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Our Stomachs Overfloweth

November 6th, 2008

The gourmandizing began almost as soon as we landed in Chicago.  Andrew’s family met us at the airport.  We avoided the irksome task of putting our bikes together at the airport and the ride to our host-place in the dark streets.  Instead we loaded them into the back of the Spidahl’s truck and went straight to a Chicago deep-dish pizza restaurant.  I ate and ate until I was stuffed.  Yet, it was only by summoning a great amount of self control that I avoided snatching bits of uneaten crust off Dr. Spidahl’s otherwise polished plate.

 At the pizza place.

spidahl's and kate and fbr

                The pulchritudinous trio behind the couch: Kate and Drew’s sister and mom.

Kate Ritger, our host for the next couple of days, brought us back to our roots by preparing broccoli in a peanut sauce with rice.  We gobbled that down, only to be taken out to dinner a few hours later by my Uncle John and Aunt Jodi.  We tried to demonstrate our enjoyment of the food by consuming it all, but our efforts collided with our full stomachs, and a side of fries went almost untouched.  Later at the prayer dinner at De Paul University at which we fielded questions about the trip, we couldn’t even think about eating.  Later, at a presentation on the election, we managed to find room for complimentary brownies and chips.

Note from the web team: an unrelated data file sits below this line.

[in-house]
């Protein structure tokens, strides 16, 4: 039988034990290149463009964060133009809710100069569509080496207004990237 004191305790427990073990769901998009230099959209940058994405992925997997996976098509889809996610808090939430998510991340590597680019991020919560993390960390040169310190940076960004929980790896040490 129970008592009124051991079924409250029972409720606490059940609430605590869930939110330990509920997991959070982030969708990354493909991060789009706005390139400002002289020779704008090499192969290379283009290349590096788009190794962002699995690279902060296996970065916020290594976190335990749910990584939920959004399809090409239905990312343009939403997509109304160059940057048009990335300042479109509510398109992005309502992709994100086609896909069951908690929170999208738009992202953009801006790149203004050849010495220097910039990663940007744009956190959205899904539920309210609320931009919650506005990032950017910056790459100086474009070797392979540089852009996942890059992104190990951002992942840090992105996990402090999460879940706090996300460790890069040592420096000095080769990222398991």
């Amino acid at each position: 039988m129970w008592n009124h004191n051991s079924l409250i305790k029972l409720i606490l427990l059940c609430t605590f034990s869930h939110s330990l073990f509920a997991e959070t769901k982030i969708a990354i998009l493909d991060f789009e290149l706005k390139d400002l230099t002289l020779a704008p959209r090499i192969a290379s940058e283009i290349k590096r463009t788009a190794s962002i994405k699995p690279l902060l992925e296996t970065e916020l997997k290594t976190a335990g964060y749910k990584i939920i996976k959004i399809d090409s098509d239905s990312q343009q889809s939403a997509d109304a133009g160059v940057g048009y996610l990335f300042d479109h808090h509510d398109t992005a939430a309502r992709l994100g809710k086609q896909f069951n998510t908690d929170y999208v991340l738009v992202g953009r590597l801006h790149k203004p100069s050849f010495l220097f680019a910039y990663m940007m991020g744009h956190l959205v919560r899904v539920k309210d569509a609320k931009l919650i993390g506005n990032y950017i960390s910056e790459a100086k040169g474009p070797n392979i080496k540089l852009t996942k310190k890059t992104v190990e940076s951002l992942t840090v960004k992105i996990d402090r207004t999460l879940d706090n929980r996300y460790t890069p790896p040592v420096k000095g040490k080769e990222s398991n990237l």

Jim with Uncle and Aunt, post hamburger.

On our third day back in the U.S., Pete’s high school friend Molly and her husband Matt prepared a mountain of pasta for us.  The next day Nakia’s birthday feast, prepared by our second Chicago hosts Amanda and Woody, graced our stomachs.

molly and matt and fbr

FBR with Matt and Molly and Amanda

Before we knew it, we had left Chicago for Wisconsin.  We landed in Beloit, or almost in Beloit.  I was off on the distance estimate, and it seemed we wouldn’t be able to meet up with our friends the Klocke’s who reside in that prestigious town.  Luckily, however, Dan Klocke saw fit to drive out at dusk and rescue us, or at least some of us.  The rest of us, having passed on the burden of luggage to Dan’s car made it to the Klocke residence in no time, where Catie treated us to two pans of stuffed pasta.  She harbored no illusions about FBR’s capacity for caloric consumption.

Dan manhandles a grapefruit.

The next day found us in Madison, at Jen and Xavier’s, where we received more pasta and homemade cheese (for this we thank the Kutters).  The prestigious gardiners, Ryan and Jenny, also saw fit to buy everyone a Mediteranean lunch the following day.

In Madison, Pete’s cousin Todd biked with us on our first day out of town.  He helped us find a campsite in a dense line of trees and summoned his girlfriend, Erika.  She drove out to collect him, but brought with her a huge pot of beef stew and a salad.  We partook of this pabulum with our guests, sitting around our campfire and listening to fascinating tales of scientific outposts in Greenland .  It was the first time we’ve ever hosted anyone at our campsite-at least since Cambodia.

Now we’re in Western Wisconsin.  Andy and Karolanne hosted us at the former’s countryside home two nights ago.  Last night Karol Anne cooked for us again even though she had night class.

Drew diving into stew courtesy Karol Anne.